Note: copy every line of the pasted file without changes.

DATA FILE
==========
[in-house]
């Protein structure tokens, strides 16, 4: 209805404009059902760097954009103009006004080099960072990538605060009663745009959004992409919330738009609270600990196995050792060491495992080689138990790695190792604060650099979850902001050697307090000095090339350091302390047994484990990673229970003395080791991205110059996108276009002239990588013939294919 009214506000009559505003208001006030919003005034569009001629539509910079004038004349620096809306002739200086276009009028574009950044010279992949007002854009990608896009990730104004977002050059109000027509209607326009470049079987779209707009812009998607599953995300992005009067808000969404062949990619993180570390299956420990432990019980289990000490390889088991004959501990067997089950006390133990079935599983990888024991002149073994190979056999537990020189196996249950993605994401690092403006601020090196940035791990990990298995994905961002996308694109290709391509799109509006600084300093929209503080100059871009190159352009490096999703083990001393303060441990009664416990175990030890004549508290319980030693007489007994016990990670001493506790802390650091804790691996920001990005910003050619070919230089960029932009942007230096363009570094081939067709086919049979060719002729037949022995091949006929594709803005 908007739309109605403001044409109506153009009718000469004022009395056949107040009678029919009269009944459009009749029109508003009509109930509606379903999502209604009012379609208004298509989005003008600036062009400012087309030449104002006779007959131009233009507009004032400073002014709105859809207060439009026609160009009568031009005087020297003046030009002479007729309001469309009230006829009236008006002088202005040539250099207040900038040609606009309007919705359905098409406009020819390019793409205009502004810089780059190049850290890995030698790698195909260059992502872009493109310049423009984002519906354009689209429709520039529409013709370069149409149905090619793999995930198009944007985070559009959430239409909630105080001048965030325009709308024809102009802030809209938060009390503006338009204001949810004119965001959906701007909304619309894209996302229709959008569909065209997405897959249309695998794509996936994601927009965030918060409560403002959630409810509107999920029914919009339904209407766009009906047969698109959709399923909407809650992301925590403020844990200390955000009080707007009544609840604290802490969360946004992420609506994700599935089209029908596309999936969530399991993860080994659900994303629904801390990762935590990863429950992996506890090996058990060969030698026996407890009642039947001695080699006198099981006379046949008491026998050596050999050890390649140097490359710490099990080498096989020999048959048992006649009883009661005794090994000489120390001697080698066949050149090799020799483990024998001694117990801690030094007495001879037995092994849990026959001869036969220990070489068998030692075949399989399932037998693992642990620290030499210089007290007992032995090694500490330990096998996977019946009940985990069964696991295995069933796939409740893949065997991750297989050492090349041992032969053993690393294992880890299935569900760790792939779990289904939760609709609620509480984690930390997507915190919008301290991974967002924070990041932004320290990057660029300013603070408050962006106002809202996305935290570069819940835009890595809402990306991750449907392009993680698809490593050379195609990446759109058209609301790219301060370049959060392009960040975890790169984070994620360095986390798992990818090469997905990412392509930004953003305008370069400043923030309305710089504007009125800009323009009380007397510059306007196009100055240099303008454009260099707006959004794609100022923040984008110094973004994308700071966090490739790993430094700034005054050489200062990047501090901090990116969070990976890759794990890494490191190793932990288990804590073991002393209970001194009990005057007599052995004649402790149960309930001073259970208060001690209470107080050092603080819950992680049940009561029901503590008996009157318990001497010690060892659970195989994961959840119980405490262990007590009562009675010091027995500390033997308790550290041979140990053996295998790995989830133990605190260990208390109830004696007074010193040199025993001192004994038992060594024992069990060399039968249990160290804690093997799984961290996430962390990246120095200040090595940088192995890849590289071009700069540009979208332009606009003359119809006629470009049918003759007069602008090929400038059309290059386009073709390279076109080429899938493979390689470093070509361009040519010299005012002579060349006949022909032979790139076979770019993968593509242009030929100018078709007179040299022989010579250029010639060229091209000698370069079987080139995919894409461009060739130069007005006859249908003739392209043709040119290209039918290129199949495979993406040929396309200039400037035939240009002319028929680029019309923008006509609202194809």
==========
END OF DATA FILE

[in-house]
């Protein structure tokens, strides 16, 4: 209805404009059902760097954009103009006004080099960072990538605060009663745009959004992409919330738009609270600990196995050792060491495992080689138990790695190792604060650099979850902001050697307090000095090339350091302390047994484990990673229970003395080791991205110059996108276009002239990588013939294919 009214506000009559505003208001006030919003005034569009001629539509910079004038004349620096809306002739200086276009009028574009950044010279992949007002854009990608896009990730104004977002050059109000027509209607326009470049079987779209707009812009998607599953995300992005009067808000969404062949990619993180570390299956420990432990019980289990000490390889088991004959501990067997089950006390133990079935599983990888024991002149073994190979056999537990020189196996249950993605994401690092403006601020090196940035791990990990298995994905961002996308694109290709391509799109509006600084300093929209503080100059871009190159352009490096999703083990001393303060441990009664416990175990030890004549508290319980030693007489007994016990990670001493506790802390650091804790691996920001990005910003050619070919230089960029932009942007230096363009570094081939067709086919049979060719002729037949022995091949006929594709803005 908007739309109605403001044409109506153009009718000469004022009395056949107040009678029919009269009944459009009749029109508003009509109930509606379903999502209604009012379609208004298509989005003008600036062009400012087309030449104002006779007959131009233009507009004032400073002014709105859809207060439009026609160009009568031009005087020297003046030009002479007729309001469309009230006829009236008006002088202005040539250099207040900038040609606009309007919705359905098409406009020819390019793409205009502004810089780059190049850290890995030698790698195909260059992502872009493109310049423009984002519906354009689209429709520039529409013709370069149409149905090619793999995930198009944007985070559009959430239409909630105080001048965030325009709308024809102009802030809209938060009390503006338009204001949810004119965001959906701007909304619309894209996302229709959008569909065209997405897959249309695998794509996936994601927009965030918060409560403002959630409810509107999920029914919009339904209407766009009906047969698109959709399923909407809650992301925590403020844990200390955000009080707007009544609840604290802490969360946004992420609506994700599935089209029908596309999936969530399991993860080994659900994303629904801390990762935590990863429950992996506890090996058990060969030698026996407890009642039947001695080699006198099981006379046949008491026998050596050999050890390649140097490359710490099990080498096989020999048959048992006649009883009661005794090994000489120390001697080698066949050149090799020799483990024998001694117990801690030094007495001879037995092994849990026959001869036969220990070489068998030692075949399989399932037998693992642990620290030499210089007290007992032995090694500490330990096998996977019946009940985990069964696991295995069933796939409740893949065997991750297989050492090349041992032969053993690393294992880890299935569900760790792939779990289904939760609709609620509480984690930390997507915190919008301290991974967002924070990041932004320290990057660029300013603070408050962006106002809202996305935290570069819940835009890595809402990306991750449907392009993680698809490593050379195609990446759109058209609301790219301060370049959060392009960040975890790169984070994620360095986390798992990818090469997905990412392509930004953003305008370069400043923030309305710089504007009125800009323009009380007397510059306007196009100055240099303008454009260099707006959004794609100022923040984008110094973004994308700071966090490739790993430094700034005054050489200062990047501090901090990116969070990976890759794990890494490191190793932990288990804590073991002393209970001194009990005057007599052995004649402790149960309930001073259970208060001690209470107080050092603080819950992680049940009561029901503590008996009157318990001497010690060892659970195989994961959840119980405490262990007590009562009675010091027995500390033997308790550290041979140990053996295998790995989830133990605190260990208390109830004696007074010193040199025993001192004994038992060594024992069990060399039968249990160290804690093997799984961290996430962390990246120095200040090595940088192995890849590289071009700069540009979208332009606009003359119809006629470009049918003759007069602008090929400038059309290059386009073709390279076109080429899938493979390689470093070509361009040519010299005012002579060349006949022909032979790139076979770019993968593509242009030929100018078709007179040299022989010579250029010639060229091209000698370069079987080139995919894409461009060739130069007005006859249908003739392209043709040119290209039918290129199949495979993406040929396309200039400037035939240009002319028929680029019309923008006509609202194809």